ERIC Number: ED174959
Record Type: RIE
Publication Date: 1978
Reference Count: 0
Oral Reading in the Learning Disabled.
Pflaum, Susanna W.
A study was undertaken to discover whether there were differences between disabled children's linguistic cue use and that of normal readers under controlled conditions. Fifty-one children, 22 learning disabled and 29 control, were drawn from a poor, inner-city school district; 28 children, 14 in each group, from an affluent, suburban area. After they had proceeded through a three-step procedure designed to control for error rate, the subjects read a version of a story written on eight levels of difficulty. Despite the attempt to control for error rate, there was a tendency for the learning disabled group to have a higher error rate than the control group. As a result, subsequent analyses involved tests of difference on the number and on the proportion of each of the oral reading variables. The findings showed that learning disabled students made proportionally more errors that marred sentence meaning and did not self-correct the serious meaning change errors as much as did the control group. By contrast, they used phonic cues as well as did the control group. The actual number of self-corrections was the same for the two groups; however, the learning disabled simply self-corrected less effectively. (Author)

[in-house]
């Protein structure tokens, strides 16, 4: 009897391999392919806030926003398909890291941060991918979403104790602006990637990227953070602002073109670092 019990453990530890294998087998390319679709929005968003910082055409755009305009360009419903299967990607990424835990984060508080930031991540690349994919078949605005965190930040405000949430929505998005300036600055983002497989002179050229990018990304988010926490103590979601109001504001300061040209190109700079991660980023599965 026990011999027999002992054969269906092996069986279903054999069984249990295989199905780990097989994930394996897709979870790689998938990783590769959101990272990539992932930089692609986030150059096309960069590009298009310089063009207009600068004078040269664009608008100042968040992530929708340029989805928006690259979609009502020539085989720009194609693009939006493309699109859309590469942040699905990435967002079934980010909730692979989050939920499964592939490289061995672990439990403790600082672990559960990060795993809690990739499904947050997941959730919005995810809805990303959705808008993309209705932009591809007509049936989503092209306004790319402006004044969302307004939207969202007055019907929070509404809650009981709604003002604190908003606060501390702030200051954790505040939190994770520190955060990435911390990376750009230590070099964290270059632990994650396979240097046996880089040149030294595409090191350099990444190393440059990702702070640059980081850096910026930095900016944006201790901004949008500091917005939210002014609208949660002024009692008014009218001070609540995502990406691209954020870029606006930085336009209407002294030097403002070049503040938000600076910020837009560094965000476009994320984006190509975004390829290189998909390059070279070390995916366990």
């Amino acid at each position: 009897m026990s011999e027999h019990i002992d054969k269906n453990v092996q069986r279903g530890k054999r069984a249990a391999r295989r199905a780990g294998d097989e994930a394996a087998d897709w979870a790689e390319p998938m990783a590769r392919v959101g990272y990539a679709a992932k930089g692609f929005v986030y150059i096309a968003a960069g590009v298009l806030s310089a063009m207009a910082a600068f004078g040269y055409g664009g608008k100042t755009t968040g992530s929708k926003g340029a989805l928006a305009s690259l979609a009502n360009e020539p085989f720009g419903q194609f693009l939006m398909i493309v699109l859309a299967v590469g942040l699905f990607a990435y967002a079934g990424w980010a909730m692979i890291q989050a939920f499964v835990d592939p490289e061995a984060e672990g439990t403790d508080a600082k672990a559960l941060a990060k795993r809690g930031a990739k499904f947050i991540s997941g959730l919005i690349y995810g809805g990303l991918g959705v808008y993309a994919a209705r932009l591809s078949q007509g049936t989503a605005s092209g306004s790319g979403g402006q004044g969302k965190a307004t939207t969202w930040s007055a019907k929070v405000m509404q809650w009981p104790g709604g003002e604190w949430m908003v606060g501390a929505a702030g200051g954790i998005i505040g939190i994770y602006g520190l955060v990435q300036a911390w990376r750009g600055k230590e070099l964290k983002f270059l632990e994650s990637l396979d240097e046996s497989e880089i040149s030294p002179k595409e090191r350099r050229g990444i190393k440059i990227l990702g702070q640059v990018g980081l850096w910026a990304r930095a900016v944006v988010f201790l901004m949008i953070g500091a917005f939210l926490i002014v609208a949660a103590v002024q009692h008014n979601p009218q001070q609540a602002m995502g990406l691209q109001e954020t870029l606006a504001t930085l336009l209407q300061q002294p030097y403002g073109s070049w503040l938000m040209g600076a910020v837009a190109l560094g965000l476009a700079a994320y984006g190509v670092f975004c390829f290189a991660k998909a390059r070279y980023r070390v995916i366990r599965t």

Publication Type: Reports - Research
Education Level: N/A
Sponsor: Department of Health, Education, and Welfare, Washington, DC.
Authoring Institution: Illinois Univ., Chicago. Chicago Circle Campus.